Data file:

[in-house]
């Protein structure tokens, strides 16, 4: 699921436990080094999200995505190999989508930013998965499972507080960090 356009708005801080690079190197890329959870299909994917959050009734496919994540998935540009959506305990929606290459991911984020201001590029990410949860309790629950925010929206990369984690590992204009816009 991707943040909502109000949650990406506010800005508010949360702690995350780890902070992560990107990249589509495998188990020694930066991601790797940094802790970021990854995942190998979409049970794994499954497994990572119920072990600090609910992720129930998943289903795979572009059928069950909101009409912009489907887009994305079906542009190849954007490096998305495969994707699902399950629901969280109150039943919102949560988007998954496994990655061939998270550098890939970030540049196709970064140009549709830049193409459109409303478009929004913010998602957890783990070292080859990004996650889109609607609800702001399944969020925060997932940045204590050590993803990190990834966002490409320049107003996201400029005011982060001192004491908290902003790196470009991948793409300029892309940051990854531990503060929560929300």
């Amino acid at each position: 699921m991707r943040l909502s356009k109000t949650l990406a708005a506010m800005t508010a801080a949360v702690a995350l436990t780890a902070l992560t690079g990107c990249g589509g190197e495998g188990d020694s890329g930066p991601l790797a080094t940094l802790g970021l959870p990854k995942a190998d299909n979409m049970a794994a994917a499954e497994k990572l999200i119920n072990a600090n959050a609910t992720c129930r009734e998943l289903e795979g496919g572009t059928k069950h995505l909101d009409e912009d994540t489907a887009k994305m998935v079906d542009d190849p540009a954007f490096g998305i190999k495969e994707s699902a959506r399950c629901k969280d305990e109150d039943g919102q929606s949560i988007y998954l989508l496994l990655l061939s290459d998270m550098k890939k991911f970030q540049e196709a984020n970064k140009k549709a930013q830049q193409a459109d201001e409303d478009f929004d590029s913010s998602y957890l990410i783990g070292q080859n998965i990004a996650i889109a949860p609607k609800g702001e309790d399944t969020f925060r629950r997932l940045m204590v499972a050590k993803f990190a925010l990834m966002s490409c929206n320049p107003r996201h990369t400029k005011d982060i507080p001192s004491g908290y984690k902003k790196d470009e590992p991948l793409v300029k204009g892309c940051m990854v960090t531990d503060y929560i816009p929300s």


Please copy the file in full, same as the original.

[in-house]
């Protein structure tokens, strides 16, 4: 699921436990080094999200995505190999989508930013998965499972507080960090 356009708005801080690079190197890329959870299909994917959050009734496919994540998935540009959506305990929606290459991911984020201001590029990410949860309790629950925010929206990369984690590992204009816009 991707943040909502109000949650990406506010800005508010949360702690995350780890902070992560990107990249589509495998188990020694930066991601790797940094802790970021990854995942190998979409049970794994499954497994990572119920072990600090609910992720129930998943289903795979572009059928069950909101009409912009489907887009994305079906542009190849954007490096998305495969994707699902399950629901969280109150039943919102949560988007998954496994990655061939998270550098890939970030540049196709970064140009549709830049193409459109409303478009929004913010998602957890783990070292080859990004996650889109609607609800702001399944969020925060997932940045204590050590993803990190990834966002490409320049107003996201400029005011982060001192004491908290902003790196470009991948793409300029892309940051990854531990503060929560929300």
């Amino acid at each position: 699921m991707r943040l909502s356009k109000t949650l990406a708005a506010m800005t508010a801080a949360v702690a995350l436990t780890a902070l992560t690079g990107c990249g589509g190197e495998g188990d020694s890329g930066p991601l790797a080094t940094l802790g970021l959870p990854k995942a190998d299909n979409m049970a794994a994917a499954e497994k990572l999200i119920n072990a600090n959050a609910t992720c129930r009734e998943l289903e795979g496919g572009t059928k069950h995505l909101d009409e912009d994540t489907a887009k994305m998935v079906d542009d190849p540009a954007f490096g998305i190999k495969e994707s699902a959506r399950c629901k969280d305990e109150d039943g919102q929606s949560i988007y998954l989508l496994l990655l061939s290459d998270m550098k890939k991911f970030q540049e196709a984020n970064k140009k549709a930013q830049q193409a459109d201001e409303d478009f929004d590029s913010s998602y957890l990410i783990g070292q080859n998965i990004a996650i889109a949860p609607k609800g702001e309790d399944t969020f925060r629950r997932l940045m204590v499972a050590k993803f990190a925010l990834m966002s490409c929206n320049p107003r996201h990369t400029k005011d982060i507080p001192s004491g908290y984690k902003k790196d470009e590992p991948l793409v300029k204009g892309c940051m990854v960090t531990d503060y929560i816009p929300s």